Pat Wells, Utilities’ general manager of water resources and demand management, notes the 2015 Colorado Water Plan promotes such partnerships, calling for farms to share 50,000 acre feet of water with municipalities, while also envisioning that farms’ productivity will keep pace with food demands.
It’s one way the state plan seeks to close an expected 560,000-acre-foot supply gap for cities and industry by 2030, the other ways being conservation, storage, land use changes and reuse.
“What is the responsible way to reallocate a small percentage of agricultural water use in certain years to meet municipal uses in a way that protects the environment, that has responsible revegetation plans, maintains the economic vitality of not just the community where the water is coming from, but also our community?” says Wells.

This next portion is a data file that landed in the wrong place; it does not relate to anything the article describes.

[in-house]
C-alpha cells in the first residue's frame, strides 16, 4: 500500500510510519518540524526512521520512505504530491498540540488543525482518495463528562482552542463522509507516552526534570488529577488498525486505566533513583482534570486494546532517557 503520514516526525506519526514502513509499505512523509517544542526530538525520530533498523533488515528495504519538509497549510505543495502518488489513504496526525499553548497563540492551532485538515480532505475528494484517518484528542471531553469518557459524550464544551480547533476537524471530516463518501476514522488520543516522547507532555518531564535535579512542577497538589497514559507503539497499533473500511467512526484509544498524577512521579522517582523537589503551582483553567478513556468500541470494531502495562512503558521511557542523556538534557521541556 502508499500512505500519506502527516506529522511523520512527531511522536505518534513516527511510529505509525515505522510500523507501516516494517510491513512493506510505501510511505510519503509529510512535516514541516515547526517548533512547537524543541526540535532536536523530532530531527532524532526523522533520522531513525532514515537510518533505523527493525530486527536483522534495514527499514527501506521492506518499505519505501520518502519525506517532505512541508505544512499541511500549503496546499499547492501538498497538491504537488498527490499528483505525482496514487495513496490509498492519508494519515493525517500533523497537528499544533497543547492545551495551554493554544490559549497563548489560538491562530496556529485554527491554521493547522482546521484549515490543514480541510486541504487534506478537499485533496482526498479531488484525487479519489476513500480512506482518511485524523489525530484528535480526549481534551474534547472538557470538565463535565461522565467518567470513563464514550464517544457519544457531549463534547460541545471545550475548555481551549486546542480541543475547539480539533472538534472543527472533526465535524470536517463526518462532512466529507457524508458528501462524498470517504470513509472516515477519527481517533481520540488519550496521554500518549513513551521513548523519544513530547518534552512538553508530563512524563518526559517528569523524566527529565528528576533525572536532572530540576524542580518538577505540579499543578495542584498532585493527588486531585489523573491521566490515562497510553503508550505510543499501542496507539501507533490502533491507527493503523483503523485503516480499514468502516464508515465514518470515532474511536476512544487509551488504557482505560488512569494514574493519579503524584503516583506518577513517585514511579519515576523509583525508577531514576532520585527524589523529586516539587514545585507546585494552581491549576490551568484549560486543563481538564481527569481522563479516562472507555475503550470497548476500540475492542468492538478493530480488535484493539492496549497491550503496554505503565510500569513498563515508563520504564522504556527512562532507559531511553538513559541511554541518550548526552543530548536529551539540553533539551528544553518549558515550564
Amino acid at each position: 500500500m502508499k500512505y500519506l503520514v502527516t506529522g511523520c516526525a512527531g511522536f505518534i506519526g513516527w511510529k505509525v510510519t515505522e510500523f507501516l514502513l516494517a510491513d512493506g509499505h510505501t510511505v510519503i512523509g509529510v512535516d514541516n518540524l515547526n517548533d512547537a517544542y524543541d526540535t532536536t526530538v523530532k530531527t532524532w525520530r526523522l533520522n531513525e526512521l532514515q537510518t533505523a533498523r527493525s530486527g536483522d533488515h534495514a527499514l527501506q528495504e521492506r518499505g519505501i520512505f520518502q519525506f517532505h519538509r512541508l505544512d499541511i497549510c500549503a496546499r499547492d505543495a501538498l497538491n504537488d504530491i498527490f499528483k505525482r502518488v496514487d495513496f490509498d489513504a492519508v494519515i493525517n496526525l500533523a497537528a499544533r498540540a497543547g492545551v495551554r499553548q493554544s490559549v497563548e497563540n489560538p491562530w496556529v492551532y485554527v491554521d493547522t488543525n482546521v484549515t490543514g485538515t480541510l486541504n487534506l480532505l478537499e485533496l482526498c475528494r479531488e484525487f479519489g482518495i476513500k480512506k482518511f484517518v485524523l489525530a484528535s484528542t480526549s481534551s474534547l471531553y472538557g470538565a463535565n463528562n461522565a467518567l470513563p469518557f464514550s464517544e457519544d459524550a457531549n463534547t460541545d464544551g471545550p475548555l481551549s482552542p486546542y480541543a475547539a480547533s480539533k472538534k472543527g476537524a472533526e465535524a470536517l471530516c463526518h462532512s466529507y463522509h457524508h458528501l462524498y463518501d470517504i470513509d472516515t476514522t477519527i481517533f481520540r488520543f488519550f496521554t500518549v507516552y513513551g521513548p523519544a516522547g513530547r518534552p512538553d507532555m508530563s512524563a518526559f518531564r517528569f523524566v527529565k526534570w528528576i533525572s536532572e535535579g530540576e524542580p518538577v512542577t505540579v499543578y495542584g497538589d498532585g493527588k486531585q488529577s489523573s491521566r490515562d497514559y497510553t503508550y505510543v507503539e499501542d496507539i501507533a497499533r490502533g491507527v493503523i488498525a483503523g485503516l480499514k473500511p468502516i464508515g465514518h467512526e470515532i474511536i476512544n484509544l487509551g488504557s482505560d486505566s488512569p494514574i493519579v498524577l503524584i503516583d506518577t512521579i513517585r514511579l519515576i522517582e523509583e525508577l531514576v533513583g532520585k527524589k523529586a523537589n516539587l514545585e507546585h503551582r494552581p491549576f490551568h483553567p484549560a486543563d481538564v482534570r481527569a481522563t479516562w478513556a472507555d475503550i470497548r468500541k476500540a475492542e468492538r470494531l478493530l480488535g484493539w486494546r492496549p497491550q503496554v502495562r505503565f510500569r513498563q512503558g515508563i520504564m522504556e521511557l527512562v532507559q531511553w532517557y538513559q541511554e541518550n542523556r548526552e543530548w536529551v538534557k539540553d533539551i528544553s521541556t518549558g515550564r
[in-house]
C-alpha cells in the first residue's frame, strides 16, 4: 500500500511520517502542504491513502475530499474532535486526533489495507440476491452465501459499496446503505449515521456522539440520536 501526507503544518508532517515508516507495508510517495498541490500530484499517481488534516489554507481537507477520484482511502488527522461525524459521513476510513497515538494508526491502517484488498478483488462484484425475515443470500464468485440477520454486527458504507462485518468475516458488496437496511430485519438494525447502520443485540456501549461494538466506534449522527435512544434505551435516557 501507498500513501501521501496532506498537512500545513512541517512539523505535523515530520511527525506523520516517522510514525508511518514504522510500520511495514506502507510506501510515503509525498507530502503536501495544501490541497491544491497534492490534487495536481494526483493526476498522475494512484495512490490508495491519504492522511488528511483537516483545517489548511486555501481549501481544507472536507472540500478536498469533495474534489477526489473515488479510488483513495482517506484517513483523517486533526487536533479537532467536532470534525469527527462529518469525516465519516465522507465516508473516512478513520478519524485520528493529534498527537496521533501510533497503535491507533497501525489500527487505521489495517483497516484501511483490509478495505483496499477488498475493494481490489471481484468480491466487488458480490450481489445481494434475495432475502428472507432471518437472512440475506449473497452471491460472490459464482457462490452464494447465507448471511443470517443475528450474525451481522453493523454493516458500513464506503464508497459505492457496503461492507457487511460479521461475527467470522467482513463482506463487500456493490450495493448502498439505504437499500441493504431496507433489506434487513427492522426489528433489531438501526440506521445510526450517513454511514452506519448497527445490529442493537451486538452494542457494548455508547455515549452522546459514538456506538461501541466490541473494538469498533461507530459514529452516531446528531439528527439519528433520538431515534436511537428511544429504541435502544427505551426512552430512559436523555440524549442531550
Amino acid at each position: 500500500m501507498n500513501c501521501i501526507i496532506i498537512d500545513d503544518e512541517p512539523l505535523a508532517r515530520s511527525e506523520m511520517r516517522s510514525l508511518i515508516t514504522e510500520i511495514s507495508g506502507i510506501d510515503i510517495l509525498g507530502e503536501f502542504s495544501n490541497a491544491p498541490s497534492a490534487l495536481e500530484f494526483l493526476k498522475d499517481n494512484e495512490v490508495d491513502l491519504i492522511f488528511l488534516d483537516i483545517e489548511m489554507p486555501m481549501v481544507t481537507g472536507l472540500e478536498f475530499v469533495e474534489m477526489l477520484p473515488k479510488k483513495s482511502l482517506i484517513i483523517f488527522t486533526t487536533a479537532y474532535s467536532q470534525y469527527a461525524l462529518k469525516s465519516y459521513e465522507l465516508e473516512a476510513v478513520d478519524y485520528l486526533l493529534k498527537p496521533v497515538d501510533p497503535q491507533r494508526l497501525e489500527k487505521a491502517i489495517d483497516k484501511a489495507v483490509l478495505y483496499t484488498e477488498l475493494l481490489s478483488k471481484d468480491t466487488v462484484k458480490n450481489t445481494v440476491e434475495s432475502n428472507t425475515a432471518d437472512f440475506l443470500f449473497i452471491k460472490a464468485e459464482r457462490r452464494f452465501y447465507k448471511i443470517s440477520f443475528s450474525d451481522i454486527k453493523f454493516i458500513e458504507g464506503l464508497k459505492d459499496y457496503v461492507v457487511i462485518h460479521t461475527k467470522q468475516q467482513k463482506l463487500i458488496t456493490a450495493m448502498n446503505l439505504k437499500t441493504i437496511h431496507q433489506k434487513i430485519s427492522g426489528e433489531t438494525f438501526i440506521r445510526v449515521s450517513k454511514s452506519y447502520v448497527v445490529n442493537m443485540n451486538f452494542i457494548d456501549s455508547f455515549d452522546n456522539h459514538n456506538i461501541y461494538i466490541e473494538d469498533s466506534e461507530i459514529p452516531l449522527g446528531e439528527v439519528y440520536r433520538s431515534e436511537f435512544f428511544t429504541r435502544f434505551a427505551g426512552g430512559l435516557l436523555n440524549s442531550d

- Graphics by Dustin Glatz
Winner previously expressed skepticism of Utilities’ plan, which he said would “dry up ... land in the Arkansas basin,” noting there’s no such thing as surplus water in the valley.
Utilities won’t be the only ones knocking on farmers’ doors. Others, too, need to find additional supplies. But are they equipped to compete with Colorado Springs’ billion-dollar enterprise? Should they even try?
El Paso County officials sow seeds of growth by approving subdivisions submitted by developers, then leaving others to provide water.
But in the 1980s, county commissioners recognized groundwater as a finite resource whose recharge rates are poorly understood. To slow depletions of water tables, commissioners adopted a rule that requires developers to document a 300-year water supply for proposed developments.
The state’s rule then, and now, requires proof of only a 100-year supply. Dossey says after the state water engineer signs off on developers’ applications showing a century of water, the County Attorney’s Office validates whether a 300-year supply exists.
Despite that high hurdle, water tables have plunged. The aquifers in question span several Front Range counties, from El Paso to Greeley, and comprise the Denver Basin. Within that basin lie shallow alluvial formations, the Dawson, Denver, Arapahoe and Laramie-Fox Hills aquifers.